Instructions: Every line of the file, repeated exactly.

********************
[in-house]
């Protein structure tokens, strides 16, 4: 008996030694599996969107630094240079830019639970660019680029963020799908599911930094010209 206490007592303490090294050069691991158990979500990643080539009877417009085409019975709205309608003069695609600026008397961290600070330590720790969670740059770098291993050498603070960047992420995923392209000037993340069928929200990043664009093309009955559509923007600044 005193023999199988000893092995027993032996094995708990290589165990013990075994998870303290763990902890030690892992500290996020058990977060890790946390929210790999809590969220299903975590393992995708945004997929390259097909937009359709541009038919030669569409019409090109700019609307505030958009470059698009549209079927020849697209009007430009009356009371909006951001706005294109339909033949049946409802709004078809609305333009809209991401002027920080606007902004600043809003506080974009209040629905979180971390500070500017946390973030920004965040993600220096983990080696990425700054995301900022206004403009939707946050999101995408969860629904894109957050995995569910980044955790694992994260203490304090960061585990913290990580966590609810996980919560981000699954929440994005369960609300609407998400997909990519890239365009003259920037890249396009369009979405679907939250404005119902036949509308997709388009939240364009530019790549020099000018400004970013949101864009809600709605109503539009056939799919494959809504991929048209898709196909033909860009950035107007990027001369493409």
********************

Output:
[in-house]
């Protein structure tokens, strides 16, 4: 008996030694599996969107630094240079830019639970660019680029963020799908599911930094010209 206490007592303490090294050069691991158990979500990643080539009877417009085409019975709205309608003069695609600026008397961290600070330590720790969670740059770098291993050498603070960047992420995923392209000037993340069928929200990043664009093309009955559509923007600044 005193023999199988000893092995027993032996094995708990290589165990013990075994998870303290763990902890030690892992500290996020058990977060890790946390929210790999809590969220299903975590393992995708945004997929390259097909937009359709541009038919030669569409019409090109700019609307505030958009470059698009549209079927020849697209009007430009009356009371909006951001706005294109339909033949049946409802709004078809609305333009809209991401002027920080606007902004600043809003506080974009209040629905979180971390500070500017946390973030920004965040993600220096983990080696990425700054995301900022206004403009939707946050999101995408969860629904894109957050995995569910980044955790694992994260203490304090960061585990913290990580966590609810996980919560981000699954929440994005369960609300609407998400997909990519890239365009003259920037890249396009369009979405679907939250404005119902036949509308997709388009939240364009530019790549020099000018400004970013949101864009809600709605109503539009056939799919494959809504991929048209898709196909033909860009950035107007990027001369493409």